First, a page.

Bad things happen to people, true. How likely is it that what you’re afraid of is really going to happen? Can you prevent it happening? Is your fear rational?
How do you react to a compliment? Do you hem and haw and make some deprecating remark? Or do you just say a simple ‘thank you’?
I used to feel uncomfortable when someone complimented me and didn’t quite know how to react. My mother taught me well! She belittled me often so my self worth was pretty much zero. I wasn’t supposed to stand out in any way; I was supposed to blend into the background because that was a woman’s place in this world. I was a straight A student; again, that was forbidden – men didn’t like smart girls. So when I won prizes at school or with dance, I was accused of being too forward. Now, I wonder what happened to my mom that made her think that way? But it’s too late to ask her, and she probably wouldn’t have told me anyway. Emotions were to be hidden at all costs.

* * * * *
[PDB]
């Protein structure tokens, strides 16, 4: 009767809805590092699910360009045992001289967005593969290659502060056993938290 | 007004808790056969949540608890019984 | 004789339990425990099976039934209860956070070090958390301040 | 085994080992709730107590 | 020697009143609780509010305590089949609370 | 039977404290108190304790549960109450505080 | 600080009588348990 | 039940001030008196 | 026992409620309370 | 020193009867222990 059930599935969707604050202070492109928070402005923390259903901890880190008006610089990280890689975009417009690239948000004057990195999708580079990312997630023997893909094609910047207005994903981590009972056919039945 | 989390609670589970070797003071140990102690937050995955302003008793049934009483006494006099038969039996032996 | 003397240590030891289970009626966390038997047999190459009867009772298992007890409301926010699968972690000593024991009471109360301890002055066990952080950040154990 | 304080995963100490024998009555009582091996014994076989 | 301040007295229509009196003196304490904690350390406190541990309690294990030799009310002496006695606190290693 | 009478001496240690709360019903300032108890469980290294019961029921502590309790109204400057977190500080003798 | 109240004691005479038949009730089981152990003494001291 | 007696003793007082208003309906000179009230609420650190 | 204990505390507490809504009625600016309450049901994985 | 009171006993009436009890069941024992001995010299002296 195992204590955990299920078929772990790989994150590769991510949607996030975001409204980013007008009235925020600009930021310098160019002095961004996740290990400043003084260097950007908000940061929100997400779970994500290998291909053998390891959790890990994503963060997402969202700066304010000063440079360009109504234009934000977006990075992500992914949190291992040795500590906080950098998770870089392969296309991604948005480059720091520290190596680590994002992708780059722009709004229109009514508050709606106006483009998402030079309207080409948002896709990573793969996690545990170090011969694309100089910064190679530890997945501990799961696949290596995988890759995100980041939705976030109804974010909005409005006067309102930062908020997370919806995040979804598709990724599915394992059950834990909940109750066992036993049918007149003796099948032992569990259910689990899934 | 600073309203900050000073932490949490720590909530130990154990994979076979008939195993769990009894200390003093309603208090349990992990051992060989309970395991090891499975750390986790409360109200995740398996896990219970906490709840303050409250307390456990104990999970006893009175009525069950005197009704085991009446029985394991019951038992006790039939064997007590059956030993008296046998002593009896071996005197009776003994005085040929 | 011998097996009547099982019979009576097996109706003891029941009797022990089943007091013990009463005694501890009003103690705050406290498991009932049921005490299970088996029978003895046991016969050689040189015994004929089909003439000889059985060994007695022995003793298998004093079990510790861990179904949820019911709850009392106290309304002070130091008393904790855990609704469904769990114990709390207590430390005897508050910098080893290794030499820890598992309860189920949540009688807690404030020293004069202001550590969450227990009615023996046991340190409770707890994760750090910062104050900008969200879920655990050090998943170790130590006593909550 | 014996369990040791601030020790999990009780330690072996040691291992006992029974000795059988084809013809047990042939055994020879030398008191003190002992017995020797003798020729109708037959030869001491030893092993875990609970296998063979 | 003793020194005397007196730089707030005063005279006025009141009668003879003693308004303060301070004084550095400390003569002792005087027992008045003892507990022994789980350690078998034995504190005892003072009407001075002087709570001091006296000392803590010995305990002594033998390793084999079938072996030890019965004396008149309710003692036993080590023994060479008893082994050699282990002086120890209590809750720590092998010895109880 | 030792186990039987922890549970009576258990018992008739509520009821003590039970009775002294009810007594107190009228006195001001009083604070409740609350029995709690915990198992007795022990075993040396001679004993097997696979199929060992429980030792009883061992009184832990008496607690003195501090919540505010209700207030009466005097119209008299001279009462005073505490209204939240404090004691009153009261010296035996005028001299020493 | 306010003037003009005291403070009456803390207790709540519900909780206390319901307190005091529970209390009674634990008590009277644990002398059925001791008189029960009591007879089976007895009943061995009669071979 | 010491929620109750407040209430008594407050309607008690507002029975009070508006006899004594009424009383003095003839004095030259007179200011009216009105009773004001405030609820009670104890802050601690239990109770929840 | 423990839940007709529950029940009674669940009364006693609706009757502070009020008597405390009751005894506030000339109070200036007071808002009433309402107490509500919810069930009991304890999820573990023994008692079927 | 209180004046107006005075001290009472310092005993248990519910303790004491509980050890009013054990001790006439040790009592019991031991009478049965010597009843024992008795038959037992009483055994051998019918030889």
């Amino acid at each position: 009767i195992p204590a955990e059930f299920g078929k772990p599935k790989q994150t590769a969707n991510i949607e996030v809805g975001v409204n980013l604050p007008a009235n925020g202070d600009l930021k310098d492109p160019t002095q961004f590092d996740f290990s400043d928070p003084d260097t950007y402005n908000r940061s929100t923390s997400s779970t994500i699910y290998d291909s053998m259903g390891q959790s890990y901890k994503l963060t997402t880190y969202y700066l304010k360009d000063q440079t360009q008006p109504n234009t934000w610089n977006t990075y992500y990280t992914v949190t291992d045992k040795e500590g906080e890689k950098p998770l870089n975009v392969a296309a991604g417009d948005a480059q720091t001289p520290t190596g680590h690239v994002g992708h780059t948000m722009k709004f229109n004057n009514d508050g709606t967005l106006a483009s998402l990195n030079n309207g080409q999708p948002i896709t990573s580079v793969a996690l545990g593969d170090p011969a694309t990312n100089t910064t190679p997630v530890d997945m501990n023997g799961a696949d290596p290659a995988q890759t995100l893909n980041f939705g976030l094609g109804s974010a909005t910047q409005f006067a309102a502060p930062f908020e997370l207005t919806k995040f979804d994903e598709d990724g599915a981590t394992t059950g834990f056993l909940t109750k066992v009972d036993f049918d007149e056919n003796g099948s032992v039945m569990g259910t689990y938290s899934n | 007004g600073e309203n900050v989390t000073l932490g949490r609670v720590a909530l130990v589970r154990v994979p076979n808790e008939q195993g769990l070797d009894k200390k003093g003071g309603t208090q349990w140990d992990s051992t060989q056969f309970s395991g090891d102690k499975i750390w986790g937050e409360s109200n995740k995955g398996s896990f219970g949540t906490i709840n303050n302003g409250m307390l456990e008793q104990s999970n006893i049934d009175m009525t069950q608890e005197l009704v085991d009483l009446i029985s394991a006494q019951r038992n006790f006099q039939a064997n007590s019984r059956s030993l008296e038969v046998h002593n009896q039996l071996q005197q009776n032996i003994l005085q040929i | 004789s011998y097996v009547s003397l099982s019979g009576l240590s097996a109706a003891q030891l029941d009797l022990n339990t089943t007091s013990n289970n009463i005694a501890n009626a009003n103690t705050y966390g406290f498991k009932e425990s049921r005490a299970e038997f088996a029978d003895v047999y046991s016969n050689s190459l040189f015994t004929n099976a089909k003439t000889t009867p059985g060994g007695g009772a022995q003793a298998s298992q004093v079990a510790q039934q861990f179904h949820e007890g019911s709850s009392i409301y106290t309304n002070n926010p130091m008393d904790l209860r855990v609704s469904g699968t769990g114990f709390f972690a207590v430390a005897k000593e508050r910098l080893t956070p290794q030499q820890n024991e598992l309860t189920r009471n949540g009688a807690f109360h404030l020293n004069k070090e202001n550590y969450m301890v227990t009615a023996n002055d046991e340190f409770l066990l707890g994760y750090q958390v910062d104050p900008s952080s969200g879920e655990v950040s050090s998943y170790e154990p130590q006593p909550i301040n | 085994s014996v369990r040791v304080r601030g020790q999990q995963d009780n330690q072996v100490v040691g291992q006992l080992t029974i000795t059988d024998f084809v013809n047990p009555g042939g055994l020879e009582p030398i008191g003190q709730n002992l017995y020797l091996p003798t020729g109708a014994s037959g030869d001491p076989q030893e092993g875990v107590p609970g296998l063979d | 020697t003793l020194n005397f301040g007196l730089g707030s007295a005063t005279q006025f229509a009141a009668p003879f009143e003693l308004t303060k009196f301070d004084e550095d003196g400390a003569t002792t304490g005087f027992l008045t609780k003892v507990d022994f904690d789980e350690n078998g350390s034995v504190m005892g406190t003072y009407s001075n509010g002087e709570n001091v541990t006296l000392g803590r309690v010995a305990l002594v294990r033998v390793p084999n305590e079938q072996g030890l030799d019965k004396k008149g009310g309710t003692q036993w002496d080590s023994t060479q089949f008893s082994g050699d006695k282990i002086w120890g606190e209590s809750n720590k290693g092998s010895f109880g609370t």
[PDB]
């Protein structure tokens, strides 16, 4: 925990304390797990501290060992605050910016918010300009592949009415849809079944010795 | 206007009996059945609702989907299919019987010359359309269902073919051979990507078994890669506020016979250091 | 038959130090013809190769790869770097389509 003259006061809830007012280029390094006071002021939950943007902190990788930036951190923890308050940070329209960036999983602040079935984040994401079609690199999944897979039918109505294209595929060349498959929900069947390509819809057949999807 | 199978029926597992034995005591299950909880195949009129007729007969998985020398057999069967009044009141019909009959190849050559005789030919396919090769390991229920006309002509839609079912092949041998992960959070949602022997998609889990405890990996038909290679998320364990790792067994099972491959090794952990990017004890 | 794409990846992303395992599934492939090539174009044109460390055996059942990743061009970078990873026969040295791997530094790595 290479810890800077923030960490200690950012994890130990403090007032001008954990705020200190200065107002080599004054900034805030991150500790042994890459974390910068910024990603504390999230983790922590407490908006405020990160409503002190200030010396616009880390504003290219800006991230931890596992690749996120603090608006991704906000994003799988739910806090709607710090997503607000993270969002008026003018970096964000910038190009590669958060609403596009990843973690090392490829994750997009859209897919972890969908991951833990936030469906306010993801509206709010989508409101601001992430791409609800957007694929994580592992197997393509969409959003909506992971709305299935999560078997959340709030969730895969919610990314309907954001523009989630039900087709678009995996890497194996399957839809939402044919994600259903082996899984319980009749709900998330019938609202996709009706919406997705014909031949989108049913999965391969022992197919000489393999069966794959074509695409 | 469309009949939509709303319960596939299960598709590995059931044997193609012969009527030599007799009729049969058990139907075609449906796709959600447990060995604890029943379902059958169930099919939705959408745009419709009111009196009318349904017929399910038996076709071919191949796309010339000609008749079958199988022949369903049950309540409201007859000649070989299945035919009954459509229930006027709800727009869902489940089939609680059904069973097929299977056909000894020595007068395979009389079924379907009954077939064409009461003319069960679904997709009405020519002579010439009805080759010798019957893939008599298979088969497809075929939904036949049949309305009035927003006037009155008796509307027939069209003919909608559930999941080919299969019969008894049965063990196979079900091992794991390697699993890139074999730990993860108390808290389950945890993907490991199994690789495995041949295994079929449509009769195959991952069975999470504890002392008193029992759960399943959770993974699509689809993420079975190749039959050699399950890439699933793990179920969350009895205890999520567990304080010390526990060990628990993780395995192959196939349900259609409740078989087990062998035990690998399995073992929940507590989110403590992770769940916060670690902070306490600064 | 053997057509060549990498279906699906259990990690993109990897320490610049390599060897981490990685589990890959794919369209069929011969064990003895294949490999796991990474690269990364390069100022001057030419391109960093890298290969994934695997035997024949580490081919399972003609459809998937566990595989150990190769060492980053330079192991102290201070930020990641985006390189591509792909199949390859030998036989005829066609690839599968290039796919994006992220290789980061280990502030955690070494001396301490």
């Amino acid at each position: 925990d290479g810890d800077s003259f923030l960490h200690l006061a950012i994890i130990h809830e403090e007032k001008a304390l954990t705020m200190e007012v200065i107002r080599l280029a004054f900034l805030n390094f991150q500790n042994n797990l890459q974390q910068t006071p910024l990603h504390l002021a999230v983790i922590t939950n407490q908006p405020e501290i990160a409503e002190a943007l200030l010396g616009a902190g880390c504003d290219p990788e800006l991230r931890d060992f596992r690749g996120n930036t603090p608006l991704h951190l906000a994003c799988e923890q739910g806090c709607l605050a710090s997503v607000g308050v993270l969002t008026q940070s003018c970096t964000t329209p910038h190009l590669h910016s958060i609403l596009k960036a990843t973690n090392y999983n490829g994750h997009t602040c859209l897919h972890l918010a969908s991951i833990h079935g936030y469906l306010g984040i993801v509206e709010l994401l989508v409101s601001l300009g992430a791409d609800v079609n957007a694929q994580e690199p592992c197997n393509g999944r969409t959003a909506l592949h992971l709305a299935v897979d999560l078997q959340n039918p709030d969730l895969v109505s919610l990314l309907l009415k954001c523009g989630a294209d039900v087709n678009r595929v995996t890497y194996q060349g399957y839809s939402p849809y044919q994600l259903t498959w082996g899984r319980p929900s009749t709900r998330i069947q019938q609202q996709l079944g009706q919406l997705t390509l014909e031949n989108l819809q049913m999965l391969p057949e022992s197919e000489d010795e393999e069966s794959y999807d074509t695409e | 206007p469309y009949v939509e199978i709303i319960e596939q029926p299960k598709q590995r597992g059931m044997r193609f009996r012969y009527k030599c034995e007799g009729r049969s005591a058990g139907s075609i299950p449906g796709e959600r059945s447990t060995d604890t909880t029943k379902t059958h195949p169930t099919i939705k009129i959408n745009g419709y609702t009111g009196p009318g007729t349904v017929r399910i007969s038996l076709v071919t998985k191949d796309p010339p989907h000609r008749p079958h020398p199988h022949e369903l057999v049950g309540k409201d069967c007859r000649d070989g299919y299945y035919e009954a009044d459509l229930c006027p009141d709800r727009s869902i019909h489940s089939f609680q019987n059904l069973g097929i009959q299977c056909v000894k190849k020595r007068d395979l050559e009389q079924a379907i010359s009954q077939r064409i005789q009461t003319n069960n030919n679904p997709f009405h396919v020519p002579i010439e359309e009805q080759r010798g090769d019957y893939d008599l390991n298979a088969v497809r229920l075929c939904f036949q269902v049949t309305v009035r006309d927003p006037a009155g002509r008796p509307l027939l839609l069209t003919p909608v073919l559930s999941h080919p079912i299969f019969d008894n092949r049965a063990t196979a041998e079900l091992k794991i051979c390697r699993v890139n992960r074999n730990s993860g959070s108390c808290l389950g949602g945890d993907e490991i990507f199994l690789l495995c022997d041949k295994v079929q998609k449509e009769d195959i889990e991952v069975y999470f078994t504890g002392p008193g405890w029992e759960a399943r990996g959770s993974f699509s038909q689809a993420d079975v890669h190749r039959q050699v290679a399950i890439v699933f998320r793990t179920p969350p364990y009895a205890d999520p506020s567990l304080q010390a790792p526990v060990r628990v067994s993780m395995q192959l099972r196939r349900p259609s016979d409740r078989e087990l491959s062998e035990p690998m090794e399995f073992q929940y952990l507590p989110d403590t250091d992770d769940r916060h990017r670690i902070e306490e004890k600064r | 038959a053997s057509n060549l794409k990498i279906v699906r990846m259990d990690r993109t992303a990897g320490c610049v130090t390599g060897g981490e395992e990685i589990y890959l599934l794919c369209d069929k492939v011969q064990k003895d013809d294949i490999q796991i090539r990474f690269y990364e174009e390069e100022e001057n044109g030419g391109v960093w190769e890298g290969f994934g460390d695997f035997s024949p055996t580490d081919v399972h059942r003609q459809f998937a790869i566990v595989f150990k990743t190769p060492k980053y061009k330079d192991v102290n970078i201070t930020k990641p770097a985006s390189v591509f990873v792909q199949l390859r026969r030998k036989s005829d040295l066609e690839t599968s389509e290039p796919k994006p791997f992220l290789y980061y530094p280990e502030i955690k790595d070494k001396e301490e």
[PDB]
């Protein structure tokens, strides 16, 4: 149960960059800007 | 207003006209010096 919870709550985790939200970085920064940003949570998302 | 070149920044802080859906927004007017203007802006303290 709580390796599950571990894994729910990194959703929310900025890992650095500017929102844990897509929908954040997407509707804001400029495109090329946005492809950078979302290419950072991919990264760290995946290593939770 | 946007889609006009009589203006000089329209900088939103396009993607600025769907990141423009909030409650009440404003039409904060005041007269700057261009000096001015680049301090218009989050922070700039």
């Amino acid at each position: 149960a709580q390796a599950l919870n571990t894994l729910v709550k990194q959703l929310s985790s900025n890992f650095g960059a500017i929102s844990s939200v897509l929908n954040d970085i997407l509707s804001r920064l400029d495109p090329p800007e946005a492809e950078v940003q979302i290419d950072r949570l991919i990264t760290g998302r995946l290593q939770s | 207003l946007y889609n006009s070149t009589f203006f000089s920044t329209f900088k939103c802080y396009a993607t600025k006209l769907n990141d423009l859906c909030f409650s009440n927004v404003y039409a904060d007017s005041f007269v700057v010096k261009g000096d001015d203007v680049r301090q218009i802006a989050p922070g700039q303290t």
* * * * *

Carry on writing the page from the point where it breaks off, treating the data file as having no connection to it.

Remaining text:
So what does this have to do with compliments? Whenever I was complimented I would think that person obviously didn’t know me well, because if they did, they would run in the other direction. Gradually, though, over the years, I discovered that I am a good and worthwhile person. I like who I am, warts and all. Now when someone compliments me, instead of blathering on and on about what I did to look good, or saying it was nothing, or launching into a dissertation on how I found the outfit, shoes, whatever, I just smile and say “Thank You.” That’s all that’s needed. Have you seen how other people light up when you compliment them on a new blouse, hairdo, or a job well done? How does it make you feel to have someone acknowledge you?
Go out and compliment someone today. Aim to compliment at least one person every day. It will not only make someone else feel good, but it will probably make you feel good, too. I don’t mean you have to be overly smarmy. All it takes is a simple, “I love that blouse, the color really makes your eyes stand out” to see someone’s face light up. Or a simple thank you for a good job. You get the picture.
And learn to graciously accept compliments with a simple acknowledgment – you’re worth it!